held disqualified at the point of election (by an election petition) andthereafter(byquowarranto)fromsittingand
voting, if he has entered into a prohibited contract after his election. ThereforeSection13(3)(c)wouldapplytoboth
situations, namely, at the point of election and thereafter at the time ofsittingandvotinginParliament.Underthe
Donoughmore Constitution of 1931 the question of disqualification for membership on account of the existence of anycontract
with the Crown was dealt with in Article 9(d) of the Ceylon (State Council Elections) Order in Council 1931. In thecaseof
Dahanayake vs. Peiris (supra) where the petitioner challenged the election oftherespondentunderArticle9(d)ofthe
Ceylon (State Council Elections) Order in Council,1931,onthegroundthattherespondentheldcontractswiththe
Government of Ceylon and the Court held that the respondent's election was void on that ground. AlsovideSomasundaramvs.
Kotalawala(5), Cooray vs. De Zoysa(6). Under Section 13(3)(c) of the Soulbury Constitution, vide the case of Kulasinghamvs.
Thambiayan(7) and Thambiayah vs. Kulasingham(8). In the present case there is no doubt that thecontractsenteredintoby
the 1st respondent with Government Departments and Institutions are contractsenteredintobythesaidInstitutionsas
agents of the State. Therefore we hold
that the 1st respondent while being a member of Parliament has been a party to several contracts(eightcontracts)entered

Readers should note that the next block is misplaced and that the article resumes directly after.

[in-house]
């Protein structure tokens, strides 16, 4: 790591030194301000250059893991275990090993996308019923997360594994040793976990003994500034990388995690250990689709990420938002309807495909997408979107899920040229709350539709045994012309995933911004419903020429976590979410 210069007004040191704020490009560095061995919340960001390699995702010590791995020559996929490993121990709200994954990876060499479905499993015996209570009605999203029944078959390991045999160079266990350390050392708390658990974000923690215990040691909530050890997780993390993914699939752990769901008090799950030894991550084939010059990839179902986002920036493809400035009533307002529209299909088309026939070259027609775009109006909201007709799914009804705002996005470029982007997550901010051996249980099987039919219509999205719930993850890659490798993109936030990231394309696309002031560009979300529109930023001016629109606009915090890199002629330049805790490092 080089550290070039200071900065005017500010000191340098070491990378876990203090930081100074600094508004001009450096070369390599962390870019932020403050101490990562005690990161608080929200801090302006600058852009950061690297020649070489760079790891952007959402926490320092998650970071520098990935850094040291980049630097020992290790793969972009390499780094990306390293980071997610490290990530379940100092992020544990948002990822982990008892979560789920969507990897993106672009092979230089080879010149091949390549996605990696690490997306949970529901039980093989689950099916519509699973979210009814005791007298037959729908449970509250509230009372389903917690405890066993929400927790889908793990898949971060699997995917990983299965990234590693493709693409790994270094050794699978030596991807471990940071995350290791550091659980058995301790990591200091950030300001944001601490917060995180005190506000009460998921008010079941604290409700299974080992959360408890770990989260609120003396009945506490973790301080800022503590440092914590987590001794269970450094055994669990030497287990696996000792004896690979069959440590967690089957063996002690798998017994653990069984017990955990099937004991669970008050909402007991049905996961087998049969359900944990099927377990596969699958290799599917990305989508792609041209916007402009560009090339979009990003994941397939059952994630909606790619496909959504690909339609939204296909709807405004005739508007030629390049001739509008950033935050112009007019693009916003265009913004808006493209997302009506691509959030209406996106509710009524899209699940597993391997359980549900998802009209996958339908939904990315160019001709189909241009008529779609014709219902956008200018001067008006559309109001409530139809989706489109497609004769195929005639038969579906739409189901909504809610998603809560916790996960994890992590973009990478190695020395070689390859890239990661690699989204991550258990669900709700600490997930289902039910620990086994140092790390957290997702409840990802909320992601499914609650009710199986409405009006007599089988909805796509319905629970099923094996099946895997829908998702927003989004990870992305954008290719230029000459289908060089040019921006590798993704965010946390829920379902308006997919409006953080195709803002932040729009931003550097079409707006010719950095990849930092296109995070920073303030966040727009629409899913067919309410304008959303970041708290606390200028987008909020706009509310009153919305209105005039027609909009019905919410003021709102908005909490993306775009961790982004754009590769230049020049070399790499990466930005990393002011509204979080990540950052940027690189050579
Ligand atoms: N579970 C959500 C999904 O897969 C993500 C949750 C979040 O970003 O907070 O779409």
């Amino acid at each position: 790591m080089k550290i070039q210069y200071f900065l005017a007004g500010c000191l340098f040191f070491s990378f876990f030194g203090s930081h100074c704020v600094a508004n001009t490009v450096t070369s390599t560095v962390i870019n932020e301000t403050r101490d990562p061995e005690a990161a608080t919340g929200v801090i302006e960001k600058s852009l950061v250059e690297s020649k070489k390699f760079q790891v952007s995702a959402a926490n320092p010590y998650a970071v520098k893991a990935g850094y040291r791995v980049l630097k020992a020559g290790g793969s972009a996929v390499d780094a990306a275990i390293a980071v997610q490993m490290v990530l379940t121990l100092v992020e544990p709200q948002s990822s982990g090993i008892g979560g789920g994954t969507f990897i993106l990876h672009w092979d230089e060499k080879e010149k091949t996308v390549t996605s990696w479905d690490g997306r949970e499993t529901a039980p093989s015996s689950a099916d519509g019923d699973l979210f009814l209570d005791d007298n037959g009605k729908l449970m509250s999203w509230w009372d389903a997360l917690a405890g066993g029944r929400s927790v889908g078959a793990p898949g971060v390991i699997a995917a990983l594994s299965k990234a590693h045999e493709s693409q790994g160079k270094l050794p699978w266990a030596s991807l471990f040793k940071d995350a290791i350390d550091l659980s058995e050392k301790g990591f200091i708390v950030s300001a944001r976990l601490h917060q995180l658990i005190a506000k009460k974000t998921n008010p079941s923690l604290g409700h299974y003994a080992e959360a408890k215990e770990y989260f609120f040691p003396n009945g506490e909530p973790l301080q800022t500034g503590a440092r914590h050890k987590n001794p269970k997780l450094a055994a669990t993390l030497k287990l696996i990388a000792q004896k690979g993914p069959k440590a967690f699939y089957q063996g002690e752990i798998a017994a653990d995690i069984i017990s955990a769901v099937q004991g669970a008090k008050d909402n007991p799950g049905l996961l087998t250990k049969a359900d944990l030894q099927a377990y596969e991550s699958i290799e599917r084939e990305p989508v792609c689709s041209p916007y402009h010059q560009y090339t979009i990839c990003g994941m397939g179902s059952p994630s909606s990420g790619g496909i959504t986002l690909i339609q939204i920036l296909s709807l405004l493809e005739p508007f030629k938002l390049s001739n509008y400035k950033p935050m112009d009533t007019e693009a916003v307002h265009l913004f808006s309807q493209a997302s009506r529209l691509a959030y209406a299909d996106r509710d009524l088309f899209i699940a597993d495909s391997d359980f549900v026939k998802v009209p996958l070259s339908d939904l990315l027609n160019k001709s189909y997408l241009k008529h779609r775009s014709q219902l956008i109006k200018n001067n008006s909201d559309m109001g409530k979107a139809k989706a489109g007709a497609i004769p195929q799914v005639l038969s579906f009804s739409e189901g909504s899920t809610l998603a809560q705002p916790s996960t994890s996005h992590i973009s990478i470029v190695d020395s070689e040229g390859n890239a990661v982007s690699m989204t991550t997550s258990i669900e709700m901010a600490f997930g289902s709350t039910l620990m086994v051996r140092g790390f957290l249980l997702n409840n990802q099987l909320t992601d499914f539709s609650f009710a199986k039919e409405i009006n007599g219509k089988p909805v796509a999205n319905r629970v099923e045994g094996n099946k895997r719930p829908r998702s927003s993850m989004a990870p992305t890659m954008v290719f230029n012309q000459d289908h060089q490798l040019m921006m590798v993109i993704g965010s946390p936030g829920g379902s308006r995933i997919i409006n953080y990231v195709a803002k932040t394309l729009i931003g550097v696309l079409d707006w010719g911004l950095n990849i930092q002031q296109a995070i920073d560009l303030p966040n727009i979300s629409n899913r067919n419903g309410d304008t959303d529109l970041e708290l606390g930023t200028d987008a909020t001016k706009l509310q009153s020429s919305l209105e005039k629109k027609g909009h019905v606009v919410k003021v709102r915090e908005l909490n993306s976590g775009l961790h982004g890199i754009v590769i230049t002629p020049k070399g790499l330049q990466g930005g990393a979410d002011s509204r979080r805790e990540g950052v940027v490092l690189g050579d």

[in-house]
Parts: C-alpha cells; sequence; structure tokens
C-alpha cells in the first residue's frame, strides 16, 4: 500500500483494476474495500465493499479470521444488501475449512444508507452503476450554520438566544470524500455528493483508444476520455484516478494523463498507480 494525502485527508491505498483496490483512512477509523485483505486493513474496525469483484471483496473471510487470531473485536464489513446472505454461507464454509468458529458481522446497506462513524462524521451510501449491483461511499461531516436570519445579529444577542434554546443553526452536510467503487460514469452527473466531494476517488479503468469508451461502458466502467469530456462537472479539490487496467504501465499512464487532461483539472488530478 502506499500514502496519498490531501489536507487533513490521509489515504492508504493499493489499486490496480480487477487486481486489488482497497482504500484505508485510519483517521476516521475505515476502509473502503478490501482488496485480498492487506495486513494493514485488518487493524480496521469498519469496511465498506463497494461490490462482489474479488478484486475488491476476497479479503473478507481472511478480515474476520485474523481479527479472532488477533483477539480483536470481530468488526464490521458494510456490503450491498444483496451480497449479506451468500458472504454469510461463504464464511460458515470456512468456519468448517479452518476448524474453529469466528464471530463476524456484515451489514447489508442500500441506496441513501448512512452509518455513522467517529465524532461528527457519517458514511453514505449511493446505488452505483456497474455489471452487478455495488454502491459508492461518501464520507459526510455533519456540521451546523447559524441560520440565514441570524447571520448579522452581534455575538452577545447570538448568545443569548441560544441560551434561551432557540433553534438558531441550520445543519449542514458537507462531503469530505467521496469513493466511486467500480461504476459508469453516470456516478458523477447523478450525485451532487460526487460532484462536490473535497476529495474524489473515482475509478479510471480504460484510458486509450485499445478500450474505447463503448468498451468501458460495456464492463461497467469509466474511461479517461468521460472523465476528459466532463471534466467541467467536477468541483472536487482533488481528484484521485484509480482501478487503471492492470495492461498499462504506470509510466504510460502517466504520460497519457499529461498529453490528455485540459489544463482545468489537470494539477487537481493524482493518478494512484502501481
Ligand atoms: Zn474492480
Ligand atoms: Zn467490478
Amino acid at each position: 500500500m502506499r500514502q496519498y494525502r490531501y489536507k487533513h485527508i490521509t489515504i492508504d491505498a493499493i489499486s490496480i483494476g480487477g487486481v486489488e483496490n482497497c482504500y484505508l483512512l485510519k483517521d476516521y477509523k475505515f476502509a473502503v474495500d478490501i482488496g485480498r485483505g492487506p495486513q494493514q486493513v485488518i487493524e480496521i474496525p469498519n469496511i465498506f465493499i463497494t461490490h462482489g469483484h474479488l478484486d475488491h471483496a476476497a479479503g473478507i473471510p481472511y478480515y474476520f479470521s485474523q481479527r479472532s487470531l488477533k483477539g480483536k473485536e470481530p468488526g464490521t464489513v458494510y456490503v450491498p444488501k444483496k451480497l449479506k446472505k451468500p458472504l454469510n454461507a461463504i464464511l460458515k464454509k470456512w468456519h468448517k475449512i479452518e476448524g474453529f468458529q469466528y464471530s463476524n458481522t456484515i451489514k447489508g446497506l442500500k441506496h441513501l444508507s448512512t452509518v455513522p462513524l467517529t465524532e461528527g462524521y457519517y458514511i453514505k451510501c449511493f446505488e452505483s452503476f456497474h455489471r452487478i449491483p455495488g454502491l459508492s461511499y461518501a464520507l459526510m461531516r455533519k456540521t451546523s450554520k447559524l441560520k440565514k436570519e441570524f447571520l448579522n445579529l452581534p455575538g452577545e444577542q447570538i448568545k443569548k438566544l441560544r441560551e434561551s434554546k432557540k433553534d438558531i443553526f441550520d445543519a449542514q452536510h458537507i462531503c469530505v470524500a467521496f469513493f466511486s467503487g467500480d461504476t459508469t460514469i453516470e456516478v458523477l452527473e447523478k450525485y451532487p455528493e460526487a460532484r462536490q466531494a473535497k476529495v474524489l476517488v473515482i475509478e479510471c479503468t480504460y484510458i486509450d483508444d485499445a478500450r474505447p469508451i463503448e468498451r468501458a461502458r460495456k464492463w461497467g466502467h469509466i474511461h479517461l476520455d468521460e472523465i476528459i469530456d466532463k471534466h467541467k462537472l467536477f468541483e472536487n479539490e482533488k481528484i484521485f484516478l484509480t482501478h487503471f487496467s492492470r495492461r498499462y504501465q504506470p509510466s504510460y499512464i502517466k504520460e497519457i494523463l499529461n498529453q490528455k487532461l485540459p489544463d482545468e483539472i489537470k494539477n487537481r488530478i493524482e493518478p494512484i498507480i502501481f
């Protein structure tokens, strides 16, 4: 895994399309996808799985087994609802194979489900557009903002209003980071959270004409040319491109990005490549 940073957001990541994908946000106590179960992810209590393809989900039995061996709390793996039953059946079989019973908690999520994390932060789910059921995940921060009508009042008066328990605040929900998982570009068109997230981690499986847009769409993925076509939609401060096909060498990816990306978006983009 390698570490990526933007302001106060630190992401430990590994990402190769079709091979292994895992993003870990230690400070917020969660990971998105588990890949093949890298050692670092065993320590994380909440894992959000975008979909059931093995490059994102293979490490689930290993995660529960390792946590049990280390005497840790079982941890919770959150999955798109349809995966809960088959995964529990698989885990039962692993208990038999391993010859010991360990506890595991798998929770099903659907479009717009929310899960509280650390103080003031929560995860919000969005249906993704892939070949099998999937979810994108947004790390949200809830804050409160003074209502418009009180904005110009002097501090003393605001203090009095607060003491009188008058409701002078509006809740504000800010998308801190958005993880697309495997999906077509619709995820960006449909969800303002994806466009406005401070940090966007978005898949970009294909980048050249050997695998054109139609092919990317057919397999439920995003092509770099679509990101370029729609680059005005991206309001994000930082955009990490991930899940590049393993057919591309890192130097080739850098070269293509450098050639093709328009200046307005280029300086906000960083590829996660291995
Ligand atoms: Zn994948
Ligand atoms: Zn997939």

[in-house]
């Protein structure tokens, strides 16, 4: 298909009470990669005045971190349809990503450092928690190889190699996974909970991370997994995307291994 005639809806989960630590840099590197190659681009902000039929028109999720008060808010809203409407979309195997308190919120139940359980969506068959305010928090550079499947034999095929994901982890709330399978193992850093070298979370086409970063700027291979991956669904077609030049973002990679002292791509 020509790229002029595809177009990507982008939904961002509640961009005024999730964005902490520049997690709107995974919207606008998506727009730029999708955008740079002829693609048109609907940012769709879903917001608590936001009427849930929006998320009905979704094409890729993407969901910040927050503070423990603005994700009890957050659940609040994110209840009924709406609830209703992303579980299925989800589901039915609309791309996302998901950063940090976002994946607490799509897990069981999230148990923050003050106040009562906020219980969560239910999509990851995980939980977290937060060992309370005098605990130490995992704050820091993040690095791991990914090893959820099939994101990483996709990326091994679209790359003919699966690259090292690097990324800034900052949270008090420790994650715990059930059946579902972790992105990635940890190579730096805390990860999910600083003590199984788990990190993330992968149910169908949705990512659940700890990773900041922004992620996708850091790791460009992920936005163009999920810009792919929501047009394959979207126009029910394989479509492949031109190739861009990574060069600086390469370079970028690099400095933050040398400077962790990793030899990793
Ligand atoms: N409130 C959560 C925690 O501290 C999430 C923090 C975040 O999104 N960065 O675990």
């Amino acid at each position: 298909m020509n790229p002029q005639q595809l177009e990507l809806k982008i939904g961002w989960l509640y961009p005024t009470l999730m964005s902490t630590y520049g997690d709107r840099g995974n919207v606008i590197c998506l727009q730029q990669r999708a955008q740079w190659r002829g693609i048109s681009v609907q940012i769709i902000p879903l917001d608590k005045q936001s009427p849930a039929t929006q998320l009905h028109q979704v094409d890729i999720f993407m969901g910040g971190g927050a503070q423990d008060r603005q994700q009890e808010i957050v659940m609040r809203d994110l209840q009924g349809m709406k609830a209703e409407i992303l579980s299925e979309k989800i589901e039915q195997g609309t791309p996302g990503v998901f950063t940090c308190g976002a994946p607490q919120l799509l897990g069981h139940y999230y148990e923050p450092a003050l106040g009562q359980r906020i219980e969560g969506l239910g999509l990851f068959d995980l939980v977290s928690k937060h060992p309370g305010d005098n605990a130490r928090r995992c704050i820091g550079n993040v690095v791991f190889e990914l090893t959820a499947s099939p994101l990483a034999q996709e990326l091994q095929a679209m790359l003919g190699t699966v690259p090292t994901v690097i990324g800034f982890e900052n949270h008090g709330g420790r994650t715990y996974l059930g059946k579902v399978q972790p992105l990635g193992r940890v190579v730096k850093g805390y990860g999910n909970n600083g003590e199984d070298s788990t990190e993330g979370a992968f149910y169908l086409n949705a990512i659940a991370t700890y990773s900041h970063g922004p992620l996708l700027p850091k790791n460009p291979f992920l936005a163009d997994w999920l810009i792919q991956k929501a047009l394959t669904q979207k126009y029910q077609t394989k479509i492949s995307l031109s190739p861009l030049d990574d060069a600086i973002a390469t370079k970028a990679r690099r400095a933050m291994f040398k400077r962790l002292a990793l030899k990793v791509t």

into with him (i. e. 1st respondent's partnership and company) by several Government Departments and Institutionsonbehalf
of the State. They are contracts prohibited in terms of Section 13(3) (c) of the Soulbury Constitution. The term "crown"has
now been replaced by the Republic of Sri Lanka and therefore the 1st respondent by holding the contractsreferredtoabove
with the Republic of Sri Lanka has disqualified himself from sitting andvotinginParliament.Inotherwordsthe1st
respondent is disqualified to function or sit and vote as a member of Parliament of Sri Lanka.
In this application question has been raised on behalf of the I'llrespondentwithregardtotheLocusStandiofthe
petitioner to file this application. It is to be observed that quo warranto is a remedy available to call uponapersonto
show by what authority he claims to hold such office. Therefore the basic purpose of the writ istodeterminewhetherthe
holder of a public office is legally entitled to that office. If a person is disqualified by lawtoholdstatutoryoffice
the writ is available to oust him. Vide Gunasekera vs. Wijesingh(9). This writ would not be issued unless the statuteitself
clearly disentitles a person from holding such office. Vide Martin Perera vs. Madadombe(10). In mandamus the petitionermust
show that he is a person aggrieved but this requirement is not necessary in quo warranto, since this writseekstoprevent
an occupier or a usurper of an office of public nature from continuing in that position. Therefore intheseproceedingsit
would appear that any person can challenge the validity of an appointment to a publicofficeirrespectiveofwhetherany
fundamental or other legal right of that person is infringed or not. But the Court mustbesatisfiedthatthepersonso
applying is bona fide in his application and that there is a necessity in public interest to declarejudiciallythatthere
is an usurpation of public office. On the contrary if the applicant concerned is not bona fide in his application, hecannot